The wrought-iron gates at the entrance were made by a descendant of Daniel Boone who hunted in the area. Photo by Frederica Georgia
In 1963, a gatehouse was added to the Gardens, constructed from stones found locally. Photo by Frederica Georgia
Behind the cabin you can find a meditation maze and a statue of St. Francis of Assisi. Photo by Frederica Georgia
Squire Boone Cabin was placed to honor Daniel Boone’s father. Photo by Frederica Georgia
The Daniel Boone Native Gardens is even open for private events like weddings and receptions. Over the last 50 years many couples have exchanged their vows beneath the towering plants and many couples have walked hand in hand through the gardens. Photo by Frederica Georgia
Even on a rainy day in Boone, the Daniel Boone Native Gardens is still a beautiful spot to visit. The Gardens are still open when when the rain is falling, and many say that the sound of rain pattering on the leaves and the ground is one of the most beautiful ways to experience the gardens. Photo by Frederica Georgia
The Daniel Boone Native Gardens offers a plant sale each spring. The annual Wildflower and Plant Sale’s proceeds go toward the betterment of the gardens. Photo by Ken Ketchie
If you don’t know very much about plants, don’t worry. The gardens feature plaques and markers to help guests identify plants and learn about the native growth that call the gardens home. That way, everyone from the inquisitive child to the most experienced master gardener can enjoy the gardens together. Photo by Frederica Georgia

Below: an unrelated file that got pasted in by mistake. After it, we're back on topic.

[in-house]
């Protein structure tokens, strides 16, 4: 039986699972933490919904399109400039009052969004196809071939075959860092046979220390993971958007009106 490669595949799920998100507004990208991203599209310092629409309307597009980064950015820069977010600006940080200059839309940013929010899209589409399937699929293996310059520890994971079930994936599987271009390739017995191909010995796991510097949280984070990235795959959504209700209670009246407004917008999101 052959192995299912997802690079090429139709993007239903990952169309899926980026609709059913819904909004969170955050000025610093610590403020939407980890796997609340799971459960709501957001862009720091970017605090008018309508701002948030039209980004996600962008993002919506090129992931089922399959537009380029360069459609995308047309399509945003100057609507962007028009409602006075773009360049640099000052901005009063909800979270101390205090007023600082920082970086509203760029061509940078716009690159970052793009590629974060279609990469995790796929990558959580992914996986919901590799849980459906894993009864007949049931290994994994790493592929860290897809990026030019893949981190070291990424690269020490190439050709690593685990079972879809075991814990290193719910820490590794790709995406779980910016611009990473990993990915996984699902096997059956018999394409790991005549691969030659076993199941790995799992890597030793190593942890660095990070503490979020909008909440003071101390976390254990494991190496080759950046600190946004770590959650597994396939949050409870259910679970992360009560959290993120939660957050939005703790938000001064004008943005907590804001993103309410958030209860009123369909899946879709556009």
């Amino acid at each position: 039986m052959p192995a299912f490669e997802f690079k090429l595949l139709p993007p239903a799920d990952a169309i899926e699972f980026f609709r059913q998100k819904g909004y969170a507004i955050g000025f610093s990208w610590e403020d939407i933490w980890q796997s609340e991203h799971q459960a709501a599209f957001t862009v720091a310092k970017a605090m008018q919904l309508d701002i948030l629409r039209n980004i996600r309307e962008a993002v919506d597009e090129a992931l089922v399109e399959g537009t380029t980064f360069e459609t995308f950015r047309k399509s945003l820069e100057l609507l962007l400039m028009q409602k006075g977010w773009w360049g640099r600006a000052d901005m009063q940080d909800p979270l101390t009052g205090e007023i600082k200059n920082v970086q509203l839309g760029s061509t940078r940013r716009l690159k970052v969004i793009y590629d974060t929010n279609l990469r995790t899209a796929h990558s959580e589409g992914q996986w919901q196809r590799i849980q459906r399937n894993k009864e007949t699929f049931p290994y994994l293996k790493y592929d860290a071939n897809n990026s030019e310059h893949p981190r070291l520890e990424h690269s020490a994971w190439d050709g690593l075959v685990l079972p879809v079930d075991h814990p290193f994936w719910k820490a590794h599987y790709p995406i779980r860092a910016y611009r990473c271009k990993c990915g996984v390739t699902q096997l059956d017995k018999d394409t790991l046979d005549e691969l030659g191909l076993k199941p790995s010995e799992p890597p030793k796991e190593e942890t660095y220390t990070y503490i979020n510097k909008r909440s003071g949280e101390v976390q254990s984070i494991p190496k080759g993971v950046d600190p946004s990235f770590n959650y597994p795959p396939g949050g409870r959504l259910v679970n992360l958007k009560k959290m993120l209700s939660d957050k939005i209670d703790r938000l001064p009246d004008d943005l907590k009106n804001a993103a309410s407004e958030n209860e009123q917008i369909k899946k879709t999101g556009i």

▶ ATTRACTIONS

Daniel Boone
Native Gardens

BELOVED INSTITUTION SINCE 1963

Phone: 828-264-6390
Address: 651 Horn in the West Dr, Boone, NC
Website: www.DanielBooneNativeGardens.org


History

The Daniel Boone Native Gardens, located near downtown Boone, contain an outstanding collection of native trees, shrubs and wildflowers. Hundreds of plant varieties provide a progression of blooms throughout the growing season. Opened in 1963, the three-acre Daniel Boone Native Gardens are an educational and conservation effort to nurture rare and endangered plant species. A project of the Garden Club of North Carolina, these public gardens comprise a bog garden, fern garden, rhododendron grove, rock garden, rock wishing well, vine-covered arbor, a pond alongside the historic Squire Boone Cabin and several grand vistas. The wrought-iron gates at the entrance were made by a descendant of Daniel Boone who hunted in the area.